Joe Henderson: Regardless of stadium saga, baseball is woven into Tampa's DNA

Tampa natives Lou Piniella, left, and Tony La Russa chat before a 2005 inter-league game at Tropicana Field. Last week, Piniella came within one vote of joining La Russa in the Baseball Hall of Fame. [Times Files]
Tampa natives Lou Piniella, left, and Tony La Russa chat before a 2005 inter-league game at Tropicana Field. Last week, Piniella came within one vote of joining La Russa in the Baseball Hall of Fame. [Times Files]
Published Dec. 18, 2018

A leftover from my years as a sports writer is the eligibility to vote on who should be enshrined in the Baseball Hall of Fame.

It's a serious responsibility and I approach it that way. If you've been to Cooperstown for an induction ceremony, you understand why. Voters are deciding who will stand forever with Babe Ruth, Lou Gehrig, Ted Williams, and all the others.

When you look at it that way, a ballot is not something you just slap-dash throw together. It takes time, thought, and research.

I mention this because sometimes we forget what baseball means to this town. It's woven into the DNA of Tampa and Hillsborough County.

Baseball, as I came to understand here, is not perpetual laments about the Tampa Bay Rays' poor attendance or stadium debates. It goes deeper. It's about people like Lou Piniella, playing every day on West Tampa fields until the sun dipped below the horizon and mom called him home for supper.

It's about seven national championships for the University of Tampa. It's about the original Tampa Tarpons.

It's about coaches like Pop Cuesta at Jefferson High, who helped shape Fred McGriff, Tino Martinez, Lenny Faedo and a skinny kid named Luis Gonzalez into eventual major-leaguers.

The night Gonzalez singled in the bottom of the ninth off the great New York Yankees closer Mariano Rivera to drive home the winning run in the seventh game of the 2001 World Series, I called Pop from Phoenix to get his immediate reaction.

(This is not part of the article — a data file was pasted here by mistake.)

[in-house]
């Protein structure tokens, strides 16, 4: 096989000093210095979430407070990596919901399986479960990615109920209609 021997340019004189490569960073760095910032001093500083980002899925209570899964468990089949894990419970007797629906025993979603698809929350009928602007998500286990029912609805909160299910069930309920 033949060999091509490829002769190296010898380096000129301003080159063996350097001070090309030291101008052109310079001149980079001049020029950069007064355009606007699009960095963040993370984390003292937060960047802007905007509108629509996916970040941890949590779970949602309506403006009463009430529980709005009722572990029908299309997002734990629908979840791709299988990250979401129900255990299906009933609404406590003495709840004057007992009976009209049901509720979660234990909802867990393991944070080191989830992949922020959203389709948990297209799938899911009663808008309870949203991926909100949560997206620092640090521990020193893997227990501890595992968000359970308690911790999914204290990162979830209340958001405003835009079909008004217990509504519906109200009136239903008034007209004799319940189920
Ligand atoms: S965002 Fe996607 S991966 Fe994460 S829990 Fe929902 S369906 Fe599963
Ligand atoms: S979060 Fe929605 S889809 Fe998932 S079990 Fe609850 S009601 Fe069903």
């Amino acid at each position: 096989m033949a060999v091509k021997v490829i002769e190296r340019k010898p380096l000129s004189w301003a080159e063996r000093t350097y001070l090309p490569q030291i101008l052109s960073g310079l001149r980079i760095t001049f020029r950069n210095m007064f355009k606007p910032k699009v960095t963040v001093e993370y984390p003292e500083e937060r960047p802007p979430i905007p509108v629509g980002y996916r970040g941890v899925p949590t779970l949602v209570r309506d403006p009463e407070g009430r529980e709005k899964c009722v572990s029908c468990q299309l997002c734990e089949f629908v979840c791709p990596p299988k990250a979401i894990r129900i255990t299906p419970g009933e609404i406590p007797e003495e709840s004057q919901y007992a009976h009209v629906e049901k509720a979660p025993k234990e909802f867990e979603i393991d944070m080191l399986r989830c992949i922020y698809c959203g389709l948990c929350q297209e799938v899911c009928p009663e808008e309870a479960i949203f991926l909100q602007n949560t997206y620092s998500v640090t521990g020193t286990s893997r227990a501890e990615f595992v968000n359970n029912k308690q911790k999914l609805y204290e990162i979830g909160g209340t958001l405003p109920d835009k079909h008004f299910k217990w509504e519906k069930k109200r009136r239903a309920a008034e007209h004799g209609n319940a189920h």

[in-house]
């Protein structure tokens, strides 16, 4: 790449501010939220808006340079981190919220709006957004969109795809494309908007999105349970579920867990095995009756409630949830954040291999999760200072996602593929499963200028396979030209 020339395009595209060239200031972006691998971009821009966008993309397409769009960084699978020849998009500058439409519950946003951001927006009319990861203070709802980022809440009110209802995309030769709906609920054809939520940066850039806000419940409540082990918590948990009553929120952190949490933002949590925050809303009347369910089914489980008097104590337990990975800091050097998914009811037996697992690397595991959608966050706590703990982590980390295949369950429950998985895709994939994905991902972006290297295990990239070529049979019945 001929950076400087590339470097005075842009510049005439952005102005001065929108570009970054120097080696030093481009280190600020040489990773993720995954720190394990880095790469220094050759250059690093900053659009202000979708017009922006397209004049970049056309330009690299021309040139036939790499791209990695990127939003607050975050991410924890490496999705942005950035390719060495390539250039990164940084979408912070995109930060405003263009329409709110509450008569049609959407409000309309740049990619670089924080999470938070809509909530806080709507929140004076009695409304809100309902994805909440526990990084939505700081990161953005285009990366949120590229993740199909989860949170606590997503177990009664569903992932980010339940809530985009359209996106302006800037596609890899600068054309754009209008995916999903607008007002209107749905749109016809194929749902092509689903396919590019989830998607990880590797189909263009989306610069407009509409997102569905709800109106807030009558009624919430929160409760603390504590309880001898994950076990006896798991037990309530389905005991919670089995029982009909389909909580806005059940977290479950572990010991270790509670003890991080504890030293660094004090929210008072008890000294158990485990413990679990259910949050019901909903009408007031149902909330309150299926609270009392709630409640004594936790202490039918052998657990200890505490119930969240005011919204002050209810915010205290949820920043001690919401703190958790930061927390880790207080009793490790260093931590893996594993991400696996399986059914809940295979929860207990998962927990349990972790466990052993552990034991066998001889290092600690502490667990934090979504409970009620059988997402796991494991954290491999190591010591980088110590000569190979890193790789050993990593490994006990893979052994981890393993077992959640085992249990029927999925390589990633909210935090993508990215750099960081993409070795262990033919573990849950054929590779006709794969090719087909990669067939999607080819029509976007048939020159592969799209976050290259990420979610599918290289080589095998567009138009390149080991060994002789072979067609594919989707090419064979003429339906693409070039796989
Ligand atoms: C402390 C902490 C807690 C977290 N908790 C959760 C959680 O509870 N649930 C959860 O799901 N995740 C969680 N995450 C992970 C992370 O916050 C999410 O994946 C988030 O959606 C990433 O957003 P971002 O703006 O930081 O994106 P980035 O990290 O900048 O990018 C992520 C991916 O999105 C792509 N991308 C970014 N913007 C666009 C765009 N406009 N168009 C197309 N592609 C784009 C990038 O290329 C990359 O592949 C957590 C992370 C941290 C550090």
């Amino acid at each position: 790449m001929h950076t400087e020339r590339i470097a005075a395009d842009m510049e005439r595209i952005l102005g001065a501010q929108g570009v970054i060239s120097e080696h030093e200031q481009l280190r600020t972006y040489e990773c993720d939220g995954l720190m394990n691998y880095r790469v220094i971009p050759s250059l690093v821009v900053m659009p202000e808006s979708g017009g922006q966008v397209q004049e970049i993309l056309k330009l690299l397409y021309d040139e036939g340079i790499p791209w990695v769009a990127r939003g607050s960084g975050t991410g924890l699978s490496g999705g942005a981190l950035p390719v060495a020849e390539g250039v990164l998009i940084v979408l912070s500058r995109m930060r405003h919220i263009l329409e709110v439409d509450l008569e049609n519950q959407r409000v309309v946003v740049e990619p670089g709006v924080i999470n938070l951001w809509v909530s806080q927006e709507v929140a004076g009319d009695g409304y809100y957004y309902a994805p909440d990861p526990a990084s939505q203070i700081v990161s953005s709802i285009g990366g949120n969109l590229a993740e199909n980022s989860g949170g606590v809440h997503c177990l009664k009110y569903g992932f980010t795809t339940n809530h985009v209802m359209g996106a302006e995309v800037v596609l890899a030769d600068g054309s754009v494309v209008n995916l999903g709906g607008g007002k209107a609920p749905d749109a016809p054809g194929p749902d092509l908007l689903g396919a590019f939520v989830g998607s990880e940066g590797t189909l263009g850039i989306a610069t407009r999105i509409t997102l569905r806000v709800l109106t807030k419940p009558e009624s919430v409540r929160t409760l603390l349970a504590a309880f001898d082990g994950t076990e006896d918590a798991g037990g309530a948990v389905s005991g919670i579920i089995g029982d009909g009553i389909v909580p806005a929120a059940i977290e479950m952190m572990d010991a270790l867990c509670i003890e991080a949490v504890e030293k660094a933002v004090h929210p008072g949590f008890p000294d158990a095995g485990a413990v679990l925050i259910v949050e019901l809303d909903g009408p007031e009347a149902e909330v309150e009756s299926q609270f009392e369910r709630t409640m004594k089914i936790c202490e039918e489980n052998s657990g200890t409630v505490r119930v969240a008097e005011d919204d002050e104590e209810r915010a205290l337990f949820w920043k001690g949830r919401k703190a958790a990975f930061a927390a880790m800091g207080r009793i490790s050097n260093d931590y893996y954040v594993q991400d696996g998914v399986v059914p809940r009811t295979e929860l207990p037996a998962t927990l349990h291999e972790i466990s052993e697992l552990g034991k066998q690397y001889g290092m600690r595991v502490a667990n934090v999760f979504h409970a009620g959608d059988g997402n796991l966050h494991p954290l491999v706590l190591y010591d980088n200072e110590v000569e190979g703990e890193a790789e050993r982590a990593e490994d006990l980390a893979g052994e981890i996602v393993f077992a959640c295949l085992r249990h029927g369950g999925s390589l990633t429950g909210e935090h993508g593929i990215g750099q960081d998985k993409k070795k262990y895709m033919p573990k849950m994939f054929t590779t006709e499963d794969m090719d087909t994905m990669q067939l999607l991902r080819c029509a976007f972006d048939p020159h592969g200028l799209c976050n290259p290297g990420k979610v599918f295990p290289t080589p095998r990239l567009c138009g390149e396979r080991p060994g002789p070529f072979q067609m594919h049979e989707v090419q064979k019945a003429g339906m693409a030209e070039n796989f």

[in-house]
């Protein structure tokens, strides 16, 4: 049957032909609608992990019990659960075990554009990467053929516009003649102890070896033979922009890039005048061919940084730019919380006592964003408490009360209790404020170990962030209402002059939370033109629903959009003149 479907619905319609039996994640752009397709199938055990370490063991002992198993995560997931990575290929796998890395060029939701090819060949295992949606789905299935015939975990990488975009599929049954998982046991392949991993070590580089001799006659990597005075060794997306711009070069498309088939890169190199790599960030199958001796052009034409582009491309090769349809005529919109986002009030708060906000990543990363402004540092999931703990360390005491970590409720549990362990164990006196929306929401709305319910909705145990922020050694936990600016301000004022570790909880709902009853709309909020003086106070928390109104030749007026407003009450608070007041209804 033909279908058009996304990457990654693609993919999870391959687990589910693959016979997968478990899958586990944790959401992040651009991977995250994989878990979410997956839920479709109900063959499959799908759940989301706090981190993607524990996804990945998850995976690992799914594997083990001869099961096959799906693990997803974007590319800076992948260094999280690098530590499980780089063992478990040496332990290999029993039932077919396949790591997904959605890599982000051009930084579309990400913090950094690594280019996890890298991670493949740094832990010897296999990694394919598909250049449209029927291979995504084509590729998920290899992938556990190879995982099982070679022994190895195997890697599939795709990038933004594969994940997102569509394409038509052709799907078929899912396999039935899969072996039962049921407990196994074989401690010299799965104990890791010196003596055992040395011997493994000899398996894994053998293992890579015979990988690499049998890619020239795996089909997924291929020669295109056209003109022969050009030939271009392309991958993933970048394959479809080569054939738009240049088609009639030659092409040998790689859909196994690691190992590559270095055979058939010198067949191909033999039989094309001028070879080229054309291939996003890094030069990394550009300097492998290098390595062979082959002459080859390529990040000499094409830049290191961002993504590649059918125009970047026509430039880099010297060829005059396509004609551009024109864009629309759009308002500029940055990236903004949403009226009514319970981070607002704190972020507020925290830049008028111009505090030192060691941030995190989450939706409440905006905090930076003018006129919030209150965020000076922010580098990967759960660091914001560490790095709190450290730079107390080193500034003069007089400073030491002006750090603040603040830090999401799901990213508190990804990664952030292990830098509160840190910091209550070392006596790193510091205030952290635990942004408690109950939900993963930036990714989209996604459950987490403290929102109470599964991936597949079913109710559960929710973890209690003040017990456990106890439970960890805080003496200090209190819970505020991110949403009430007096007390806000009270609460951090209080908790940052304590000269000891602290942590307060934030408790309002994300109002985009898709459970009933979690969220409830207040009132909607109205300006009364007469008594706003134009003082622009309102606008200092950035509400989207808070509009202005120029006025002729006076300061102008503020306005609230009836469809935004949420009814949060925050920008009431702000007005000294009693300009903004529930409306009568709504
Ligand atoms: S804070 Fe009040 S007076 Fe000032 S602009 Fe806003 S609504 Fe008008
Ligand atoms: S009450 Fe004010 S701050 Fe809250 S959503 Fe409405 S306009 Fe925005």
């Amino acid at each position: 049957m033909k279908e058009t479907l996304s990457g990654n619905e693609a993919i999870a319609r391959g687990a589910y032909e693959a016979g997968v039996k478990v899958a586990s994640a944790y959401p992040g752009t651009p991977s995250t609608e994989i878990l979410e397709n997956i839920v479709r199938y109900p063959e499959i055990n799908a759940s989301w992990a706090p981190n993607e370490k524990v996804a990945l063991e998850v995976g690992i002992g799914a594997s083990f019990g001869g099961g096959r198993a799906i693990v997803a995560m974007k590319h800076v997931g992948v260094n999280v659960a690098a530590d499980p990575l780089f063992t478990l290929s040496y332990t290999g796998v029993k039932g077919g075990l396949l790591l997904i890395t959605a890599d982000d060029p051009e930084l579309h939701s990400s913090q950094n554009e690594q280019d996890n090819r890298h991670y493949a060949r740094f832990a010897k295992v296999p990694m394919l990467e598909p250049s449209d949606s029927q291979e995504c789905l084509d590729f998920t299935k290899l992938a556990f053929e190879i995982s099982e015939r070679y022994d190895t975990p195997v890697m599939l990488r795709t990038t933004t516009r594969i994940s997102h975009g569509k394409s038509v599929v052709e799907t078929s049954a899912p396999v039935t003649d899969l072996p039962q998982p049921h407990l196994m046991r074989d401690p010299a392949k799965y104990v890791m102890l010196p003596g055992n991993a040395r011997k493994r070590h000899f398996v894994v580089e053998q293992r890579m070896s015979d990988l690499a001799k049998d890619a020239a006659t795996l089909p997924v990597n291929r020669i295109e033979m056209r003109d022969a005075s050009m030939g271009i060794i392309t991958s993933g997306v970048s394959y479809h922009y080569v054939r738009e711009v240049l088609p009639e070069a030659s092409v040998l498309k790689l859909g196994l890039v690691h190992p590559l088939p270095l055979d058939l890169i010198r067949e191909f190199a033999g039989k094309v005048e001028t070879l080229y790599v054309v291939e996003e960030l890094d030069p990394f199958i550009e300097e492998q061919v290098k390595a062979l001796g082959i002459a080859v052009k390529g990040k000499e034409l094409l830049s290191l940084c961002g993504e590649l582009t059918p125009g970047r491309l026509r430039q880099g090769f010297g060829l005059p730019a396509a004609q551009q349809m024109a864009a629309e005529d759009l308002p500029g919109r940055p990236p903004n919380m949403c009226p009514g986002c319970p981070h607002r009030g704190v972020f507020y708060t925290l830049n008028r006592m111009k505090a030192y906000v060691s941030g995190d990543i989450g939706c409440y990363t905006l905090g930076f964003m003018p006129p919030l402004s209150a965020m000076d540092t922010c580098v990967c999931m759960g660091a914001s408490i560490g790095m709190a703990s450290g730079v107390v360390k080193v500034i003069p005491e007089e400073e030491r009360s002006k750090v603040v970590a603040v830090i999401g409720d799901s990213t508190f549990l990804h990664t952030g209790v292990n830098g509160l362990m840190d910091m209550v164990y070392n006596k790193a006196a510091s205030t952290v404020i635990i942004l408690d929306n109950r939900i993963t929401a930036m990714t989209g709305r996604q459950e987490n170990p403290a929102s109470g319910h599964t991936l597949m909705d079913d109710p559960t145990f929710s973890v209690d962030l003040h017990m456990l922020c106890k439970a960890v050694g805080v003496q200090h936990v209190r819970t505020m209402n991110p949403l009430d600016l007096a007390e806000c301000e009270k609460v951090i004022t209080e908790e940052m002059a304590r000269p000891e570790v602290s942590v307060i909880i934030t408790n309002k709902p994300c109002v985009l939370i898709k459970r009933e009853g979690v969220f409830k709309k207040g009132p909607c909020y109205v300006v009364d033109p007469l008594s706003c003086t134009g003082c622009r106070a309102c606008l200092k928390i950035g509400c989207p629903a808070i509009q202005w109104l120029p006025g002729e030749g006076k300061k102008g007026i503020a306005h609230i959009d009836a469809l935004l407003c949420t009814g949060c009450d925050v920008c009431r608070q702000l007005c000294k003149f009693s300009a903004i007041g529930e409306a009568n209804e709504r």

Best way to describe it: screams of pure joy.

That's baseball.

It's men like legendary King High coach Jim Macaluso. It's Frank Permuy, who started the baseball program at Gaither High in 1984 and won more than 500 games and a state championship before retiring in 2014.

Along the way, he developed a player named Kevin Cash, now manager of the Rays.

And you can't talk about Tampa baseball without paying homage to El Señor himself, Alfonso Ramon Lopez, better known as Al — a Hall of Famer as a manager and human being.

One of the first stories I covered in Tampa involved a visit to the Plant High baseball diamond. One player simply had the "look" out on the field. I remember thinking I was seeing a future big-leaguer.

Silly, huh? Not really.

It was Wade Boggs.

Or that time a Hillsborough High pitcher named Dwight Gooden came to the Tribune sports department in cut-off shorts and a T-shirt to see if he was going to be drafted.

There were no TV cameras, no ESPN analysts, just a clattering Associated Press teletype machine. I pulled the first-round list off the wire and informed Dwight he had been taken fifth in the first round by the New York Mets.

He shrugged and said thanks.

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I think about those players, coaches, and more — like Gary Sheffield, who hit more than 500 home runs in the big leagues, or the Belmont Heights teams that went to four Little League World Series.

I think about the parents who watched all those high school and youth games on hard metal bleachers, sometimes shivering in the chill of a February evening or dodging summer thunderstorms.

What does that have to do with my Hall of Fame ballot?

Well, a few years ago I watched as Wade Boggs took his place in Cooperstown. And on this year's ballot, I voted for McGriff and Sheffield. It's all connected.

If I had any sway, Lou Piniella would have gotten the extra vote he needed to join Tony LaRussa, yet another Jefferson alum, in Cooperstown. Wait 'til next year.

Football will always be huge here. We didn't know hockey could be so much fun. And kids are choosing sports like soccer and lacrosse that people of a certain age never played when growing up.

But baseball, they say, is timeless.

Baseball is Tampa.